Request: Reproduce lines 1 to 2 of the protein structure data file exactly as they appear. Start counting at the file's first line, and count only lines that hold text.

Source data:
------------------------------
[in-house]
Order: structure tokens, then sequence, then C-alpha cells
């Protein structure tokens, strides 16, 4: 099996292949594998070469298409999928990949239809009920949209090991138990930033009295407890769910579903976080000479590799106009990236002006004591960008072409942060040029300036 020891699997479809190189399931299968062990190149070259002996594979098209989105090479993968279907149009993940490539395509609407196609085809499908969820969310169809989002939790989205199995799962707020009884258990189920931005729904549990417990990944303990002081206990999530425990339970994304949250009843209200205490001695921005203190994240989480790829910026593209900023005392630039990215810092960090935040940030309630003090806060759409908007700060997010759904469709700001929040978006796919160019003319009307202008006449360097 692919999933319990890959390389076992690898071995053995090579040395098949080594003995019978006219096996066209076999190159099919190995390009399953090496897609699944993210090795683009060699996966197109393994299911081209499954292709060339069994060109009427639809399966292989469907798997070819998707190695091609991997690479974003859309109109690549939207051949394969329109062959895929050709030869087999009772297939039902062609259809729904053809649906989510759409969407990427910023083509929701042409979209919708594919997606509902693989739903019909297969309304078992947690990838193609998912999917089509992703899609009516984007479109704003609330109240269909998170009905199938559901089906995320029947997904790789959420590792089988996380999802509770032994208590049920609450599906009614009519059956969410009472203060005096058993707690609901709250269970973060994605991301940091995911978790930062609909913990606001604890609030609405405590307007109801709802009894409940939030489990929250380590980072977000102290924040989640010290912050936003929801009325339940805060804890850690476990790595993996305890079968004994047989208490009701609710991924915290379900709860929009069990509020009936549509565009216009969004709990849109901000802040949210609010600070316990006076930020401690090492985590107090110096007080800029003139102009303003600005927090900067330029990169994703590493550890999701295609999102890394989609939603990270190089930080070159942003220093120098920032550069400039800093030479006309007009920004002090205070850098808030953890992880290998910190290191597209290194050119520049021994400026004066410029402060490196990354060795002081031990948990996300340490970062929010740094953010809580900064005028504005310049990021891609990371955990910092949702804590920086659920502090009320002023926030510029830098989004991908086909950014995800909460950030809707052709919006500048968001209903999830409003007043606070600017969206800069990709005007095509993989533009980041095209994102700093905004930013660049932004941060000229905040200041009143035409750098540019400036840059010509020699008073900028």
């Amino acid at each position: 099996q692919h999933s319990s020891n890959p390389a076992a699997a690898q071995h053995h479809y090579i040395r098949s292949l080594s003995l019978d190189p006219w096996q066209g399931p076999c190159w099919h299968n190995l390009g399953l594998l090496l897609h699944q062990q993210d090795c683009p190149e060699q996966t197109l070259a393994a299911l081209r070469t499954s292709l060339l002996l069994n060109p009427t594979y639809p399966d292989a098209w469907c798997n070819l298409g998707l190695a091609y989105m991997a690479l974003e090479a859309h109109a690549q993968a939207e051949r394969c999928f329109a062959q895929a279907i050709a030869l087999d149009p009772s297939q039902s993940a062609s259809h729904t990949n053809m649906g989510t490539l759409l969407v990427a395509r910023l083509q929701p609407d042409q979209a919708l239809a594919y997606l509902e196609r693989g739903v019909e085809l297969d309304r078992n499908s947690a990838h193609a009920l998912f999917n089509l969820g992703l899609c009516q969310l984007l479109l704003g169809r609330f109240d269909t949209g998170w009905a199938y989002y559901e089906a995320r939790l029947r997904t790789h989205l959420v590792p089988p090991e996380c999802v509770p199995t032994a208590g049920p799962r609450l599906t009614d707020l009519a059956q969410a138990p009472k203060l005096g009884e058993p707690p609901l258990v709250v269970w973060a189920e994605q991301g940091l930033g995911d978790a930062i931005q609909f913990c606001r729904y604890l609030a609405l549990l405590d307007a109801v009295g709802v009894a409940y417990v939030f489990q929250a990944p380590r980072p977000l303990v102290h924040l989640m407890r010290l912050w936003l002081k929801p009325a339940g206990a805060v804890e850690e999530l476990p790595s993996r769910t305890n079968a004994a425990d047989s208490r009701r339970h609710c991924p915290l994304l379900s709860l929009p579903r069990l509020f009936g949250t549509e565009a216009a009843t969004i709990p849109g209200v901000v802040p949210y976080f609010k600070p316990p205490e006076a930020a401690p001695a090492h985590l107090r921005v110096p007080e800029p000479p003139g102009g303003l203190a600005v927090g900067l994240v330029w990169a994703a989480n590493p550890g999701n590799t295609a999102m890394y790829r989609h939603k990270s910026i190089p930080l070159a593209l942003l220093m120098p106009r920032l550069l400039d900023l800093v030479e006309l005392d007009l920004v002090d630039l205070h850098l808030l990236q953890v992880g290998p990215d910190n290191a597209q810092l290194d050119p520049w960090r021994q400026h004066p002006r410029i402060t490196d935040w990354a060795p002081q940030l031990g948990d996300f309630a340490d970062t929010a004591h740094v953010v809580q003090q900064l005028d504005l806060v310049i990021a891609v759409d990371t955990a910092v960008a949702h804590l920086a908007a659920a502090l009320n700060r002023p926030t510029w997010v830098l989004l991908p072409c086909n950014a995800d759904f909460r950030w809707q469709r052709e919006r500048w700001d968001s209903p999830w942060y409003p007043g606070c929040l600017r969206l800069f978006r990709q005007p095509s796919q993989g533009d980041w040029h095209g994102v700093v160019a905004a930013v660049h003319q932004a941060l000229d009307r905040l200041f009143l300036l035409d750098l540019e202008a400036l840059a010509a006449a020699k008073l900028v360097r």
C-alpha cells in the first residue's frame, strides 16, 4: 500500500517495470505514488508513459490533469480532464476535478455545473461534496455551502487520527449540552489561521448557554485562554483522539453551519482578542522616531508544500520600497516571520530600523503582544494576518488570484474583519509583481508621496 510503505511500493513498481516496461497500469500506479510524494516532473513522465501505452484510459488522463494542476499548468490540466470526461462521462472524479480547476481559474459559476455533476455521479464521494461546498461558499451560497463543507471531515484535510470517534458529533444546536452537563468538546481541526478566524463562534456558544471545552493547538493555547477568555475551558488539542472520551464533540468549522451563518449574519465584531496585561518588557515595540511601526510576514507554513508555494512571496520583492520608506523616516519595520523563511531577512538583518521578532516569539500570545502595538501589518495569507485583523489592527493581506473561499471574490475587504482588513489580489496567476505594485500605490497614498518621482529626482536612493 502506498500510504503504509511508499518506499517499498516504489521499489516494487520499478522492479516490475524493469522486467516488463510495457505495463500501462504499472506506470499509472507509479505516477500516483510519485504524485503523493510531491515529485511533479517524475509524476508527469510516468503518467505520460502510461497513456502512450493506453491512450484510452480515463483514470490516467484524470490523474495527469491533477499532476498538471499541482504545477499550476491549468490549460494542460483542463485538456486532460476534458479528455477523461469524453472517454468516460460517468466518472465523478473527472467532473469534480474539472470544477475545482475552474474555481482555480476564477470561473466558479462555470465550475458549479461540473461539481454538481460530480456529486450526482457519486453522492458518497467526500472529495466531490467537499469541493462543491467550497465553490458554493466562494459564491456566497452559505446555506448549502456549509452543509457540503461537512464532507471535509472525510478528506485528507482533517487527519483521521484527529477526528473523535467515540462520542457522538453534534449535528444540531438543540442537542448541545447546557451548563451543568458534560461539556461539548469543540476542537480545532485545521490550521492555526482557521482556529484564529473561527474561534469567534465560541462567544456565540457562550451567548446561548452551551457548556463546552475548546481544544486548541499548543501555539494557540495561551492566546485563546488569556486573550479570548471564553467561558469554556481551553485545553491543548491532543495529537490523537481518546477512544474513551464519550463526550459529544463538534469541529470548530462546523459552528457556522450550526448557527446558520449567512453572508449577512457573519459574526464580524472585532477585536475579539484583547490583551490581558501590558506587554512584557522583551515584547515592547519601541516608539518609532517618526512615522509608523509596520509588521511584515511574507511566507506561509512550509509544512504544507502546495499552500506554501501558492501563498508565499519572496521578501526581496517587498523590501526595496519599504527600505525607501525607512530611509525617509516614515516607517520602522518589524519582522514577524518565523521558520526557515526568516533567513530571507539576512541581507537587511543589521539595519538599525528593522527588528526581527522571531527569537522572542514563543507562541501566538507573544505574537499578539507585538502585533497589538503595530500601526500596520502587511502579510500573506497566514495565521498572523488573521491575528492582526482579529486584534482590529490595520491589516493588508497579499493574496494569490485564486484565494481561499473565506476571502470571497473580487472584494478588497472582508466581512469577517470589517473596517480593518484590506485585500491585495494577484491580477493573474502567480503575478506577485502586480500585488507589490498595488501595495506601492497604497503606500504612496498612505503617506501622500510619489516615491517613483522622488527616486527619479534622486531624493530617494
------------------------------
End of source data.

[in-house]
Order: structure tokens, then sequence, then C-alpha cells